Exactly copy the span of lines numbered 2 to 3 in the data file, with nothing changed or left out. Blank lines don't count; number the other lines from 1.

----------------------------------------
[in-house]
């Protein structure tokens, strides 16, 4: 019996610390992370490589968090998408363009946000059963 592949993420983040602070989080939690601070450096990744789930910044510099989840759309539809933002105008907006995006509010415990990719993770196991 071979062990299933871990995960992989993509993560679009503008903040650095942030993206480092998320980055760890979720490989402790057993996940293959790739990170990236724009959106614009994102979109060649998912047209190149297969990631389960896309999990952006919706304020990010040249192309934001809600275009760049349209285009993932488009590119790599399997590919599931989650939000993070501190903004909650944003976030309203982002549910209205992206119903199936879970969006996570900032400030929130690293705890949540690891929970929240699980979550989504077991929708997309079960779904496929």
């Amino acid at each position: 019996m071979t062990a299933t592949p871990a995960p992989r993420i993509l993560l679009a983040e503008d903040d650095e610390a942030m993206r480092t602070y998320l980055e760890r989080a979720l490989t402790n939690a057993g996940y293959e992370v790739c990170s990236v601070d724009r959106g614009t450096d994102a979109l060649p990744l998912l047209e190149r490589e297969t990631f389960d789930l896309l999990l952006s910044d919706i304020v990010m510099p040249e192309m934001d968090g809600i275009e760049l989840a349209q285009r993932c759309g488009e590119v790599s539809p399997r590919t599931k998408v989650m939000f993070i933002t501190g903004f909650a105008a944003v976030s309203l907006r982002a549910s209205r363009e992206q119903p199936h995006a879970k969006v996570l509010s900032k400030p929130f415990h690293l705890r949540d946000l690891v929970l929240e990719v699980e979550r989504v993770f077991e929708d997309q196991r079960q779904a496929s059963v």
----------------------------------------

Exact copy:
């Protein structure tokens, strides 16, 4: 019996610390992370490589968090998408363009946000059963 592949993420983040602070989080939690601070450096990744789930910044510099989840759309539809933002105008907006995006509010415990990719993770196991 071979062990299933871990995960992989993509993560679009503008903040650095942030993206480092998320980055760890979720490989402790057993996940293959790739990170990236724009959106614009994102979109060649998912047209190149297969990631389960896309999990952006919706304020990010040249192309934001809600275009760049349209285009993932488009590119790599399997590919599931989650939000993070501190903004909650944003976030309203982002549910209205992206119903199936879970969006996570900032400030929130690293705890949540690891929970929240699980979550989504077991929708997309079960779904496929």
């Amino acid at each position: 019996m071979t062990a299933t592949p871990a995960p992989r993420i993509l993560l679009a983040e503008d903040d650095e610390a942030m993206r480092t602070y998320l980055e760890r989080a979720l490989t402790n939690a057993g996940y293959e992370v790739c990170s990236v601070d724009r959106g614009t450096d994102a979109l060649p990744l998912l047209e190149r490589e297969t990631f389960d789930l896309l999990l952006s910044d919706i304020v990010m510099p040249e192309m934001d968090g809600i275009e760049l989840a349209q285009r993932c759309g488009e590119v790599s539809p399997r590919t599931k998408v989650m939000f993070i933002t501190g903004f909650a105008a944003v976030s309203l907006r982002a549910s209205r363009e992206q119903p199936h995006a879970k969006v996570l509010s900032k400030p929130f415990h690293l705890r949540d946000l690891v929970l929240e990719v699980e979550r989504v993770f077991e929708d997309q196991r079960q779904a496929s059963v």